Residential Property Purchases and Disclosure Duties – Who will be footing the bill for property defects?

Published by Sean Donaldson

When it comes to residential real estate transactions, a Property Disclosure Statement (“PDS”) is one standard tool being used by the parties in an effort to protect themselves from future liability. Purchasers and vendors often incorporate a PDS into their residential real estate transactions. But what happens when representations made in those PDS do not match up to the status of the property purchased?

The old adage “Buyer Beware” is a doctrine known as caveat emptor which is still alive and well in British Columbia. Where a defect in the property is one that could have reasonably been discovered by the purchaser (a “patent defect”), the maxim of caveat emptor can be used to protect a vendor from liability. Purchasers will generally be responsible for any defects that can be reasonably discovered through a regular comprehensive home inspection. However, in the case of fraud or where the defect is one that is not reasonably discoverable by a purchaser (a “latent defect”), the vendor may well be liable for losses suffered by the purchaser as a result of that defect. Latent defects may include issues related to flooding, poor construction, infestations and mould.

Vendors owe a duty to purchasers to disclose latent defects and those latent defects that render the property dangerous or unfit for habitation. Therefore, when a serious issue reveals itself in a newly acquired home, the vendor can be held accountable for the losses experienced by the purchaser due to latent defects under the principles of negligent and/or fraudulent misrepresentations.

Fraudulent misrepresentations are made when a vendor purposefully or recklessly conceals a defect with the property from the purchaser. To prove fraudulent misrepresentation the purchaser must establish each of the following:

  1. the vendor made a representation of fact to them;
  2. the representation was false;
  3. the vendor knew that the representation was false when they made it, or that they made it recklessly, not knowing if it was true or false;
  4. the vendor intended the purchaser to act on the representation; and
  5. the purchaser was induced to enter into the purchase contract in reliance on the false representation and suffered a detriment.

There must be clear and convincing proof in order for the purchaser to be successful in a claim of fraudulent misrepresentation against a vendor due to the serious nature and stigma associated with fraud.

Where the vendor’s misrepresentation cannot reach the high standard necessary to be found fraudulent, a purchaser may still be able to hold the vendor accountable for negligent misrepresentations. Negligent misrepresentation requires a purchaser to prove that there were negligent representations made by the vendor, typically in the PDS, that were untrue, inaccurate or misleading. For negligent misrepresentation the purchaser must prove:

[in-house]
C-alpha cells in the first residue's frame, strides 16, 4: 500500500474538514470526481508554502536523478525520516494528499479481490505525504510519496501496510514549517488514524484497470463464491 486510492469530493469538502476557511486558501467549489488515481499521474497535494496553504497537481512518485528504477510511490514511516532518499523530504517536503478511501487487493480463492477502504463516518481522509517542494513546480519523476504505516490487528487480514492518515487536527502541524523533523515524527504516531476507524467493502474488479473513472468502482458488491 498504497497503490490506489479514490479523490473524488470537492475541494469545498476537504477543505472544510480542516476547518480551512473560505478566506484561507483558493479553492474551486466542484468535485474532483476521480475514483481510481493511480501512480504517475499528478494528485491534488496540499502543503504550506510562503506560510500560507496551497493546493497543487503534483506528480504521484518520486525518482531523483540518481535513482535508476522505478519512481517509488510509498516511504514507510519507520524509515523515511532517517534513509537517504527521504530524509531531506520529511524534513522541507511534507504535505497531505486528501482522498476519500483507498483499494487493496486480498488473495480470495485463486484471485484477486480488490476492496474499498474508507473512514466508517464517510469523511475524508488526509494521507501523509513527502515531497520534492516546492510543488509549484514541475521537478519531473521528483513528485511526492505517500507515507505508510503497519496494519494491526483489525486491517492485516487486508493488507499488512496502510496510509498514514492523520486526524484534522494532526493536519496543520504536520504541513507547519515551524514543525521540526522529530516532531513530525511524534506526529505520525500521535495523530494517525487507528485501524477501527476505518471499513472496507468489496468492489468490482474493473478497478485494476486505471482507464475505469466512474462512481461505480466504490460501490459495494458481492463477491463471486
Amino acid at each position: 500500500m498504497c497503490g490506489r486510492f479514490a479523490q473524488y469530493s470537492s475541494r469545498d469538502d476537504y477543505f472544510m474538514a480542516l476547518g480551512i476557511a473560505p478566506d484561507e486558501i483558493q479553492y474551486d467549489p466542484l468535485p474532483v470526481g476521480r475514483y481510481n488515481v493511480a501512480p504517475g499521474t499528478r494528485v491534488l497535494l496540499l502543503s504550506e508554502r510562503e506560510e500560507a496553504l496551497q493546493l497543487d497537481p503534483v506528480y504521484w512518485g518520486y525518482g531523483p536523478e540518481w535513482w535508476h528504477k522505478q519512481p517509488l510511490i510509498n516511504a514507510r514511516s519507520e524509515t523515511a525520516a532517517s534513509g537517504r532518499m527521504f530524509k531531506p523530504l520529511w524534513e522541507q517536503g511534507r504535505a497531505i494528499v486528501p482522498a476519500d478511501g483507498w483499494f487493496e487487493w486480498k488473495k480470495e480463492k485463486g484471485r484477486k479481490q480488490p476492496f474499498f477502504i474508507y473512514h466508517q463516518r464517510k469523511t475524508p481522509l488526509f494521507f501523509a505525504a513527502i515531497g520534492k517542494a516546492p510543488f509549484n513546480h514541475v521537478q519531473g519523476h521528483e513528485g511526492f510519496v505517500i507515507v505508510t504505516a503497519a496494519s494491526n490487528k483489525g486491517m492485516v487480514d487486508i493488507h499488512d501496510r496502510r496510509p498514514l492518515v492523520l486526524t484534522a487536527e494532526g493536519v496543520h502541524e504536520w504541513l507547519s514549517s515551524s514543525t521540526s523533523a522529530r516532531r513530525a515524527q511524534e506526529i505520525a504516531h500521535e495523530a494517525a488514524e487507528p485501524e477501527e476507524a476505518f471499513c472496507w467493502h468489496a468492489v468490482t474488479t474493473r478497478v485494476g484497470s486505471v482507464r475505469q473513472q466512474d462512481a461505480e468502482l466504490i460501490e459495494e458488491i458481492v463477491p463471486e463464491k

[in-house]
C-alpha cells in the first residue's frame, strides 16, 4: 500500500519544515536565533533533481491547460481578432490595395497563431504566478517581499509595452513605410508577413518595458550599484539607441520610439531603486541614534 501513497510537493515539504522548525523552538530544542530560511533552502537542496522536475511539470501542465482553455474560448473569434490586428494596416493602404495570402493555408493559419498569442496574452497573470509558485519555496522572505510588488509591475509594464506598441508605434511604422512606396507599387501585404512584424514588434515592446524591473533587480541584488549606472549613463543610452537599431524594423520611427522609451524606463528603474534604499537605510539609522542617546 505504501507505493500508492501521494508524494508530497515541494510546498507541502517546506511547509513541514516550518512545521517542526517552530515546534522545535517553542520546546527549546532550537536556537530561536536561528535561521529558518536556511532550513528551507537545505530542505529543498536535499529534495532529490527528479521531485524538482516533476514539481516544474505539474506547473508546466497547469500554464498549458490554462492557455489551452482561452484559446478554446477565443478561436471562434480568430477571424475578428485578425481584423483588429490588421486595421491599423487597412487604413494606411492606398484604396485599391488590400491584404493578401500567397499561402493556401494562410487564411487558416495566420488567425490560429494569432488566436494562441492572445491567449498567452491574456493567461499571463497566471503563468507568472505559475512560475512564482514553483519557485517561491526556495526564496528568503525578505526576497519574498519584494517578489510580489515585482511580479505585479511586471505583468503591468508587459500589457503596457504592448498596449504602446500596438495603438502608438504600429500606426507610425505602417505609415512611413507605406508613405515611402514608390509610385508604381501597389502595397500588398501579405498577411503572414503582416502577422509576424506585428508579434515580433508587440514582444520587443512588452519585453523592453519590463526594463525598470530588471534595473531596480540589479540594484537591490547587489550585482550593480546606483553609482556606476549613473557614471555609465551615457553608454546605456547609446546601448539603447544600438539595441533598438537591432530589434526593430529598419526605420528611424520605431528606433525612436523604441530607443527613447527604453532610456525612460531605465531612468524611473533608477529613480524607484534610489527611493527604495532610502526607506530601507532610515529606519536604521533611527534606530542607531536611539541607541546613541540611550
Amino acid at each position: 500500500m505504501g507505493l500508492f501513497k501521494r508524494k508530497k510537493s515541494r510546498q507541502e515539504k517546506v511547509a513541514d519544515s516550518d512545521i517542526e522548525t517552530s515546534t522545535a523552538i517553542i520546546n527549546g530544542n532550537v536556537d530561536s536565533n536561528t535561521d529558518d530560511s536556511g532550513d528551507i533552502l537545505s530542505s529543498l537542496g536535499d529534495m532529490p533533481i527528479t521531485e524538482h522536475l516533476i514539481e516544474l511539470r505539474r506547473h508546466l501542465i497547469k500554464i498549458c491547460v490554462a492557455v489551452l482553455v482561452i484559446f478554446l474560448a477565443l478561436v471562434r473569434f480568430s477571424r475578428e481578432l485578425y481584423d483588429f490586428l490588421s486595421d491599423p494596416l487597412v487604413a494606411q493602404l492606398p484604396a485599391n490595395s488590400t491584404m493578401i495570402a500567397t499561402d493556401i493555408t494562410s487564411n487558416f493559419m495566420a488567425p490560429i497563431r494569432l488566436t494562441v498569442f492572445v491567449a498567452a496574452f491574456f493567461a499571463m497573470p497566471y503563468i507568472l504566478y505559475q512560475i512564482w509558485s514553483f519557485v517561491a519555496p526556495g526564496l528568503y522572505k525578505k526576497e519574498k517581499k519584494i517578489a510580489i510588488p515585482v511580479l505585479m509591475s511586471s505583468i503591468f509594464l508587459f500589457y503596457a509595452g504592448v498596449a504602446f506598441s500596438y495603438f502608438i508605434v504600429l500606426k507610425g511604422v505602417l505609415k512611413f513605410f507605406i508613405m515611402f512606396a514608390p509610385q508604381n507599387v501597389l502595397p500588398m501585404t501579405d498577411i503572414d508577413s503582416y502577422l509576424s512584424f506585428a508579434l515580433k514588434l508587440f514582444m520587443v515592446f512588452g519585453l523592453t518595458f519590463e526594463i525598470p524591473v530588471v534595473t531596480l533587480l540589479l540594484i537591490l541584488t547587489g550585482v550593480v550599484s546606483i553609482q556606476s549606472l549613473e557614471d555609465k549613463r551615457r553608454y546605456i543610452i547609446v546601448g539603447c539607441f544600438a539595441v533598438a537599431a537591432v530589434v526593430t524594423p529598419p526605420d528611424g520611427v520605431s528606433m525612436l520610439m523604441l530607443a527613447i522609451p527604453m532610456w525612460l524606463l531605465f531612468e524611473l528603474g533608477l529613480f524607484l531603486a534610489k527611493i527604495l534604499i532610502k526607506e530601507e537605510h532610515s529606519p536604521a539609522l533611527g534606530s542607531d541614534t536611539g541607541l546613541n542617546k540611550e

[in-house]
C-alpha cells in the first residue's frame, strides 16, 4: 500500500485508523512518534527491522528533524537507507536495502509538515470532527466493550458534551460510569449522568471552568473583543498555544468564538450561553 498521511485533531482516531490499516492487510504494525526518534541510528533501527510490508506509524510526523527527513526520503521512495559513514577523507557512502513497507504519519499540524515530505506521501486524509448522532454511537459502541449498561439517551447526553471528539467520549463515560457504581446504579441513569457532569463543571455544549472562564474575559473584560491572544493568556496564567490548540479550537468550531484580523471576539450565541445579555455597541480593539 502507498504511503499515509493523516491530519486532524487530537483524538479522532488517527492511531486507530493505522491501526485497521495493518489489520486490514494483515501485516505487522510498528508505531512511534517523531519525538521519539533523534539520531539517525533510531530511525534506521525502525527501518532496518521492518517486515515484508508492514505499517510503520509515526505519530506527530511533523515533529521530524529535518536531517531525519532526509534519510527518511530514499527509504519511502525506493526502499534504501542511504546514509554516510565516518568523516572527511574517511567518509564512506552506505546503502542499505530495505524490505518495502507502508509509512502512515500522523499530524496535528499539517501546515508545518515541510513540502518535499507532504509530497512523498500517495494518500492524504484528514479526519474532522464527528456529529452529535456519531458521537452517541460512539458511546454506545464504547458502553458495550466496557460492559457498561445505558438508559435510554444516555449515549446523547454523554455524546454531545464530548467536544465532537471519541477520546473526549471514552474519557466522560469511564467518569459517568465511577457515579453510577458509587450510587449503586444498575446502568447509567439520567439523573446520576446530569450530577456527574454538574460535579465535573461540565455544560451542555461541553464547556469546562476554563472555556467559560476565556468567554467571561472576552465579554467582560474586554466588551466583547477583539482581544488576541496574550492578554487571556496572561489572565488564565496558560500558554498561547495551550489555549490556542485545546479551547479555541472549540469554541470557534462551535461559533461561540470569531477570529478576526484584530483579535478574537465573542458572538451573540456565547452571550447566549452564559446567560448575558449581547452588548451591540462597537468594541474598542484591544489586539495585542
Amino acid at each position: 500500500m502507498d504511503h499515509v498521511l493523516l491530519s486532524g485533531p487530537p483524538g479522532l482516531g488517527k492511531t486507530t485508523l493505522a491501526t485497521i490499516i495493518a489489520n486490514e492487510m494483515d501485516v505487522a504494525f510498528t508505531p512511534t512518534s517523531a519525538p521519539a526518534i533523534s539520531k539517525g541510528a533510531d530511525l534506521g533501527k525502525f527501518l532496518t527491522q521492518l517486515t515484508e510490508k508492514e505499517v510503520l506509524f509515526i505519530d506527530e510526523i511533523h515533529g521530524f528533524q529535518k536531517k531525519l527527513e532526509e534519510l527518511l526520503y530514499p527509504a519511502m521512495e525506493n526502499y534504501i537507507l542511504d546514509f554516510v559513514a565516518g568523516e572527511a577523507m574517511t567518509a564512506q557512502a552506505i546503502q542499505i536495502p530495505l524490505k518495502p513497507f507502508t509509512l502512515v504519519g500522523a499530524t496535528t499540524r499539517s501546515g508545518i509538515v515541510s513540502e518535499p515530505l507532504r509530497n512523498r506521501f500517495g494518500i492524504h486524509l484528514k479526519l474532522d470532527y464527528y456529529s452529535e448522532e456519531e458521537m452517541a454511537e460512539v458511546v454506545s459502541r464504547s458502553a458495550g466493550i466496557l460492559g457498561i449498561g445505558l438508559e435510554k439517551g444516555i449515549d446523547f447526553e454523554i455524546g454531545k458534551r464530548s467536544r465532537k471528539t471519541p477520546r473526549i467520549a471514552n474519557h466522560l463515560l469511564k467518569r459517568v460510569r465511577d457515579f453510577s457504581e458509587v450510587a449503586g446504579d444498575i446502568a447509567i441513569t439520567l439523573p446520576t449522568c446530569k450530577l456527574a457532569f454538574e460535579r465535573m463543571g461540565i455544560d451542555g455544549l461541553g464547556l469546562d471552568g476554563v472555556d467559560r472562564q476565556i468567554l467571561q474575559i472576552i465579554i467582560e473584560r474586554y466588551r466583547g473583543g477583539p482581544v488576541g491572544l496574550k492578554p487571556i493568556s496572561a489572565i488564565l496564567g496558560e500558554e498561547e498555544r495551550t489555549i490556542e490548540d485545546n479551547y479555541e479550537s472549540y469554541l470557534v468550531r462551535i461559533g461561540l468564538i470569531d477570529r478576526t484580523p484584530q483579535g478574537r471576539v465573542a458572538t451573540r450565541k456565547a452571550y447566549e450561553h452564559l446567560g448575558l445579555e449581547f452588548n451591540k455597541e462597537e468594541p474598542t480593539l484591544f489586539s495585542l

1. there must be a duty of care based on a “special relationship” between the vendor and the purchaser;
  2. the representation in question must be untrue, inaccurate, or misleading;
  3. the vendor must have acted negligently in making said misrepresentation;
  4. the purchaser must have relied, in a reasonable manner, on said negligent misrepresentation; and
  5. the reliance must have been detrimental to the purchaser in the sense that damages resulted.

The use of a PDS creates the special relationship necessary to give rise to the duty of care required for negligent misrepresentation. Therefore, a vendor must act reasonably to ensure the accuracy of their disclosures in the PDS or face the potential to be held liable for the purchaser’s losses related to a latent defect in the property.

If the parties incorporate the PDS into the purchase contract, the purchaser may also have a claim in breach of contract which can provide an opportunity for the purchase to obtain a remedy even if they are unable to prove claims for fraudulent or negligent misrepresentation.

Substantial costs for repairing a defect in a newly acquired home may be a purchaser’s worst nightmare, however, taking the appropriate steps during the formation of the purchase contract may provide the purchaser with ability to claim their losses from to vendor. Before signing off on the purchase of that new home, buyers should take the follow steps to protect their purchase: have the vendor complete a PDS; make sure the PDS is incorporated into the purchase contract; and have qualified professional complete a comprehensive home inspection.

If you are faced with the unfortunate circumstance of having sold or purchased a property in which a serious defect has been discovered, it is important to seek legal advice, and we can help. Please contact us directly to arrange for a consultation with one of our civil litigation lawyers.

Sean Donaldson